Ripleys has an interesting story out of Ghana about so-called “fantasy coffins” which are made to reflect the lives of the deceased who are laid to rest in them. These symbolic coffins are used by a tribe in Ghana called the Ga people (Ga-Adangbe), who believe that their loved ones continue into the next world when they die. They also believe that their ancestors can have a positive influence on them from the afterlife. Therefore, making sure a loved one moves onto the afterlife in style will hopefully make the deceased more sympathetic towards them.
Fantasy coffins are usually made up to reflect the kind of life or profession that the dead person had. For example, a restaurant owner might be laid to rest in a coffin shaped like a chili pepper, a taxi driver may be buried in a coffin shaped like an automobile, or a farmer might be buried in a coffin looking like a rooster. Certain coffins made to look like animals (like lions) can reflect that the occupant was a powerful chieftain. A coffin shaped like a sword or chair can mean that the deceased was a priest or royal.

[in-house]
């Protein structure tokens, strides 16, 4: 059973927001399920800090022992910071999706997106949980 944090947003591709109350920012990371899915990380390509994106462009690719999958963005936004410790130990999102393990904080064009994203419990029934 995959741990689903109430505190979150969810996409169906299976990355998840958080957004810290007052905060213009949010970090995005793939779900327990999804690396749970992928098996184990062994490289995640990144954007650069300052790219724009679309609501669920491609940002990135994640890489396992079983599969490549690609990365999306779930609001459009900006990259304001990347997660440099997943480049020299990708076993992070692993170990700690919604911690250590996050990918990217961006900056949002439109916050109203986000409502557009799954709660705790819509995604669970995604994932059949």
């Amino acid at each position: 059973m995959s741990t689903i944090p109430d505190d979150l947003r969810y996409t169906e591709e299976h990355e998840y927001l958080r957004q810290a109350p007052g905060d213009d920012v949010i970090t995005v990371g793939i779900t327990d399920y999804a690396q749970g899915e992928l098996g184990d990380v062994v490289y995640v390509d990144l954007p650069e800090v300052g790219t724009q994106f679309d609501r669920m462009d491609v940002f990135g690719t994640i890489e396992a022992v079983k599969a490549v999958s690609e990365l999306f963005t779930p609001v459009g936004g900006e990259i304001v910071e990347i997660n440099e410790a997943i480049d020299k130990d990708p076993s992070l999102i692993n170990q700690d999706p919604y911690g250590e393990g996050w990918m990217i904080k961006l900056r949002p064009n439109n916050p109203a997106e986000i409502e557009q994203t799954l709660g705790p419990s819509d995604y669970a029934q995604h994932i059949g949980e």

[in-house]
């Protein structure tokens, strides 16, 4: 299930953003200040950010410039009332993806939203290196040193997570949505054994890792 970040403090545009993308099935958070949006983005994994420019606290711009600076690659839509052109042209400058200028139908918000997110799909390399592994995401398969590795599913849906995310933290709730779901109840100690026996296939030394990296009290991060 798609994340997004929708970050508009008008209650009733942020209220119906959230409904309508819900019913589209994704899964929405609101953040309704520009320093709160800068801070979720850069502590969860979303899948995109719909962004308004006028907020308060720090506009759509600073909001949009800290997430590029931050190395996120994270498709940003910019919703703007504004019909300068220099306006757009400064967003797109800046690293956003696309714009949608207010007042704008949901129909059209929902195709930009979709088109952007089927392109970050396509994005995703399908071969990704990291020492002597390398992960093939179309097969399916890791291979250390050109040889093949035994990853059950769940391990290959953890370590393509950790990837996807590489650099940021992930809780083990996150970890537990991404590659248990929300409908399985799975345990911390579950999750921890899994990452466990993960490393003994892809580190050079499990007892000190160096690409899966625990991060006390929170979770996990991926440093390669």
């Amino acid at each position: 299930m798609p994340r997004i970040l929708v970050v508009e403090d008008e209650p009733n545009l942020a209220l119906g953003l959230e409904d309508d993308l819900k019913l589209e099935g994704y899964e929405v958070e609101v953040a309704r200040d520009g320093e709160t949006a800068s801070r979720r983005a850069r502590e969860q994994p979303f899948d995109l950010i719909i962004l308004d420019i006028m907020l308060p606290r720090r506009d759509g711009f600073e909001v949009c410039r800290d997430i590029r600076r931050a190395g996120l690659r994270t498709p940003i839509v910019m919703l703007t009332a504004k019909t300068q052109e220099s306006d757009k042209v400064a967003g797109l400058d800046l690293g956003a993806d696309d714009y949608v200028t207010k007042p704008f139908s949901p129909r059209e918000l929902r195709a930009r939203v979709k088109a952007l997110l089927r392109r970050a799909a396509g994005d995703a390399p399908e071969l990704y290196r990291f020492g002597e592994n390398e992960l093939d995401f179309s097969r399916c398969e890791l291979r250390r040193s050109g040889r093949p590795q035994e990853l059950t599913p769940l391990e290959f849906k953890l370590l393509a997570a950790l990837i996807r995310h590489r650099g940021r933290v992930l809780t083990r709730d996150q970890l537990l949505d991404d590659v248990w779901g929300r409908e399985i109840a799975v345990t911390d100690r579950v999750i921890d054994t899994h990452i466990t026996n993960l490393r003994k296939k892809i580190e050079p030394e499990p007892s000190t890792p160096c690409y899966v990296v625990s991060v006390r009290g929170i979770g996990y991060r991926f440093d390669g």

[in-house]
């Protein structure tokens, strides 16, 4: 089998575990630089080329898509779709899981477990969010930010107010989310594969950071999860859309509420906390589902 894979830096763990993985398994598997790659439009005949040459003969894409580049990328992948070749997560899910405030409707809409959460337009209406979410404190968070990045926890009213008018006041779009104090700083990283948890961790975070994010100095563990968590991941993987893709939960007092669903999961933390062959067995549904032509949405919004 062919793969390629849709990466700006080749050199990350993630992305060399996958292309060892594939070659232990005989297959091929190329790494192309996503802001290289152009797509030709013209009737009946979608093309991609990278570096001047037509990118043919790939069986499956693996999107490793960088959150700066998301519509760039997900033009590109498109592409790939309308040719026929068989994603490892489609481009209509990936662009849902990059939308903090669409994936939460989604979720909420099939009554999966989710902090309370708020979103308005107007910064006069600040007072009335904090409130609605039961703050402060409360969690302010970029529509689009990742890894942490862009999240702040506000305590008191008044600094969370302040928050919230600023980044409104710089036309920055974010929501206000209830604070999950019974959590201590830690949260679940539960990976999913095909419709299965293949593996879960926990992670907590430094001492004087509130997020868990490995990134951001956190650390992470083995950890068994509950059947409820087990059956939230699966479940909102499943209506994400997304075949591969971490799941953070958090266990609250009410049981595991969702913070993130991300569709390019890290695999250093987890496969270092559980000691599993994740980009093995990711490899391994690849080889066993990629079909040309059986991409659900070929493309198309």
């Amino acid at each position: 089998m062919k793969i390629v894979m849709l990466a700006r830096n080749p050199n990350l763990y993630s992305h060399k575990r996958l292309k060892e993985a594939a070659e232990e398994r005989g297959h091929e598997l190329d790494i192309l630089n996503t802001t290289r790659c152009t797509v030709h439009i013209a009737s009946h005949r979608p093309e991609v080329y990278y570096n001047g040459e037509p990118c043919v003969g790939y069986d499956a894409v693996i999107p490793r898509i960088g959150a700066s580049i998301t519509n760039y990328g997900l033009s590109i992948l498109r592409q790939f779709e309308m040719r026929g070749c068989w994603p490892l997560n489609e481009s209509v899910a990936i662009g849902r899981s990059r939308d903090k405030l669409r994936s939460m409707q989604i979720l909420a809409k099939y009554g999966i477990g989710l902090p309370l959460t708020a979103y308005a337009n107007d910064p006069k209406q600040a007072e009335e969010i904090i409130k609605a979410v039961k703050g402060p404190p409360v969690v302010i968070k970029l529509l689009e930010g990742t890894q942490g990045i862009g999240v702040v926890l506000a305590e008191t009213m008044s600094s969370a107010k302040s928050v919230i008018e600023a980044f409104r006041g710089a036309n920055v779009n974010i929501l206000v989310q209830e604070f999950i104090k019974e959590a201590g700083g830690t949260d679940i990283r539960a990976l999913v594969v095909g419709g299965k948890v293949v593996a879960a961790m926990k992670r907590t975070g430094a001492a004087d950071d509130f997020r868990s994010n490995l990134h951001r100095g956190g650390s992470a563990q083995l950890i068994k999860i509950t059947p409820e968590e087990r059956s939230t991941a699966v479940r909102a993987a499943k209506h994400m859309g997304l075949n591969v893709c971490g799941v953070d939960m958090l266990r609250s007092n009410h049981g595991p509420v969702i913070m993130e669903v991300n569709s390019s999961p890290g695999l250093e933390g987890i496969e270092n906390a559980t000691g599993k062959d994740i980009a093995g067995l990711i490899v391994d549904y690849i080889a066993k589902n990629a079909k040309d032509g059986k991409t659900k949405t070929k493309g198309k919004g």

Ripley’s Fantasy Coffins (Vimeo)
Fantasy coffins of the Ga people have been in use since the 50s. Pioneers of these detailed, symbolic pieces of functional art include Paa Joe and Seth Kane Kwei. Kwei established the Kane Kwei Carpentry Workshop and is considered the inventor of fantasy coffins, also known as Abebuu adekai (“boxes with proverbs”). Recent fantasy coffin artists include Kudjoe Affutu and Eric Adjetey Anang. Prices of a fantasy coffin can go from $400 to $600, which is a whole year’s income in Ghana.
More Fantasy Coffins (click thumbnails for larger versions):
Sources for this article also include Wikipedia. More information at the Kane Kwei Workshop.